What was advertised in a colonial American newspaper 250 years ago this week?
“Numbers of Disorders have been cured by them.”
When John Priestly and Charles Besronett advertised the “convenient Bath and House” they constructed at Chalybeat Springs in Bristol, Pennsylvania, in the spring of 1769, they emphasized the medicinal qualities of the waters rather than promoting their establishment as a destination for tourists. Even though they claimed it was “needless to publish the Uses of these Waters,” Priestly and Besronett went into great detail about the benefits of partaking in a trip to Chalybeat Springs. The name itself came from the word “chalybeate” associated with mineral springs and medicines that contained salts of iron.
They proclaimed that “Numbers of Disorders … that had eluded the most powerful Medicines” had been cured as a result of visiting. Yet they did not ask prospective clients merely to take their word for it. To ward off suspicions of quackery, they reported that members of the Philosophical Society in Philadelphia (known today as the American Philosophical Society, one of the oldest learned societies in the nation) had conducted experiments and published the results the previous year. That “Analysis of these Waters” revealed that they contained “a Portion of Iron dissolved and suspended by a vitriolick Acid in Water, perhaps as pure as any hitherto discovered in any Part of the World.” Even if prospective clients did not understand all of the scientific terminology, the advertisers expected terms like “pure” to resonate. Priestly and Besronett directed prospective clients to consult with their own physicians who were more qualified to examine the analysis published by the Philosophical Society. Still, they presented opportunities for readers to reach their own preliminary conclusions. They anticipated that prospective clients would recognize, or at least be impressed by, allusions to “the celebrated GERMAN SPAW.”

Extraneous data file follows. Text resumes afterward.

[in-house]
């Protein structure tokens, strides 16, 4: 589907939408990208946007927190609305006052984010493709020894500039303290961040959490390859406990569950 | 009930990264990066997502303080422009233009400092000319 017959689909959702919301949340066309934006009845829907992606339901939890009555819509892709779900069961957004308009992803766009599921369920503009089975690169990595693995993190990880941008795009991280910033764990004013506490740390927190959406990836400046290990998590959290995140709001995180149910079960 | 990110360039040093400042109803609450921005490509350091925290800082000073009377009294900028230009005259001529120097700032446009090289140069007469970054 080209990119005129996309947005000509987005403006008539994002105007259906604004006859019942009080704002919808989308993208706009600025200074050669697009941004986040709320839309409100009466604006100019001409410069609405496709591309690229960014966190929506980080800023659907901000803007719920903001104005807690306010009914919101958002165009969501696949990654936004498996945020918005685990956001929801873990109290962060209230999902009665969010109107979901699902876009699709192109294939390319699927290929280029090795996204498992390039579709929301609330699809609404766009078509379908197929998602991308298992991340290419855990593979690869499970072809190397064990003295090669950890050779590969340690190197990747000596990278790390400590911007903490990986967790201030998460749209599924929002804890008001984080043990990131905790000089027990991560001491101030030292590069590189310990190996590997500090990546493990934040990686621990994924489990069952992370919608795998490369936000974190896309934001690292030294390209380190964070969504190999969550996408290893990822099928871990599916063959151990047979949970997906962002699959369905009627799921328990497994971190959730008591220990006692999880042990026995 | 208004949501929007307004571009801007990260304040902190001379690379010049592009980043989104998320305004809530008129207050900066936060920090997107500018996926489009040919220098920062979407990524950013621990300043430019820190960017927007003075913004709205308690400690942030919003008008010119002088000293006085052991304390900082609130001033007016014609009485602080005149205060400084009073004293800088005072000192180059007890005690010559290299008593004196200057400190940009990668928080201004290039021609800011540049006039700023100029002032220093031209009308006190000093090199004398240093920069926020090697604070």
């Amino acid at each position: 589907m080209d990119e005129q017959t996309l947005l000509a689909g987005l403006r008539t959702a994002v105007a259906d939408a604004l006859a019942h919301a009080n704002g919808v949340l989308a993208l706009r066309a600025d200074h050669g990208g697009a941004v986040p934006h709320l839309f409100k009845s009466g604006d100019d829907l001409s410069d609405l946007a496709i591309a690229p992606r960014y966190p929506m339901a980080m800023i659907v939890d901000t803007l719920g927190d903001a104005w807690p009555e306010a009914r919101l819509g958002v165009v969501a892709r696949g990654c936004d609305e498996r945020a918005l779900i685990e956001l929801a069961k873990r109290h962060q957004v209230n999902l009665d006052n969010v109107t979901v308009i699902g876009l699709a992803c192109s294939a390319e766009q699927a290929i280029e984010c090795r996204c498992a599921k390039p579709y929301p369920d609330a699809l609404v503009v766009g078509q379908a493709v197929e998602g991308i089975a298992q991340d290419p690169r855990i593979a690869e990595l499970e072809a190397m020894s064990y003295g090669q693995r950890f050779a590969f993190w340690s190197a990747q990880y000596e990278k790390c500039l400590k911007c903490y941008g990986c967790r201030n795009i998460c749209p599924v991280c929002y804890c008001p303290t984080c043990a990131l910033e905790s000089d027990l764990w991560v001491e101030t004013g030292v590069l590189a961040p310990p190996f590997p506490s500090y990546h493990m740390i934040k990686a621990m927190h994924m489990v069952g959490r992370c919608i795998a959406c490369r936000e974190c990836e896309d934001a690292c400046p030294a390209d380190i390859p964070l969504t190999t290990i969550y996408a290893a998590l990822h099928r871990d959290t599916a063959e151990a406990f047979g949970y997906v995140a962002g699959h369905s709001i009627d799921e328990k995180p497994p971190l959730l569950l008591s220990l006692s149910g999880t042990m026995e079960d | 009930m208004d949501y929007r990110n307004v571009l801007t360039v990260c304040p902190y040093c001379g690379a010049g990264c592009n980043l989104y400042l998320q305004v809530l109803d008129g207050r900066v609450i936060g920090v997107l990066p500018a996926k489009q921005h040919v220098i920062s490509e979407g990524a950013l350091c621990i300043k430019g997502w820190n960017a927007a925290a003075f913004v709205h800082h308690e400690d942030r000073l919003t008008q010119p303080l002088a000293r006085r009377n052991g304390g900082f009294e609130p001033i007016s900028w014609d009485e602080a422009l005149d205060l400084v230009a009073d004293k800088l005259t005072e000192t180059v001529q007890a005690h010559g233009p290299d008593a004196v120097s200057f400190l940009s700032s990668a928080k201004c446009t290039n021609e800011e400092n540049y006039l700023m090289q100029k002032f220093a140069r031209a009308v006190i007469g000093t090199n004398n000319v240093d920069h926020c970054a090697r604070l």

In addition, Priestly and Besronett signaled that analysis of the beneficial results of taking the waters continued. “In Order more fully to ascertain the Virtue of these Waters,” they announced, “an exact Register is intended to be kept.” That register would included the names of clients, the maladies they sought to alleviate, and the effects of visiting Chalybeat Springs. Rather than entrust compilation of this register solely to patrons, Priestly and Besronett requested that they bring “a short Account of their Case, drawn up by the Doctor attending them.” Descriptions by physicians, especially when they invoked the specialized language of the profession, would imbue the register with greater authority, exactly the sort of legitimacy that Priestly and Besronett already demonstrated they valued when they trumpeted the analysis undertaken by the Philosophical Society.
Some advertisements from the period testify to a nascent hospitality and travel industry in early America, but Priestly and Besronett eschewed marketing strategies often adopted by advertisers who provided lodging, transportation, and entertainment. Instead, they focused almost exclusively on the efficacious effects of visiting Chalybeat Springs as a remedy for medical disorders. In that regard, their advertisement adopted an approach similar to the one in advertisements for “Jackson‘s Mineral Well” in the Boston Evening-Post a couple of years earlier. They could have also promoted a trip to the springs as an enjoyable leisure activity, but they instead privileged their attention to scientific inquiry as the primary means of persuading prospective clients to experience Chalybeat Springs for themselves.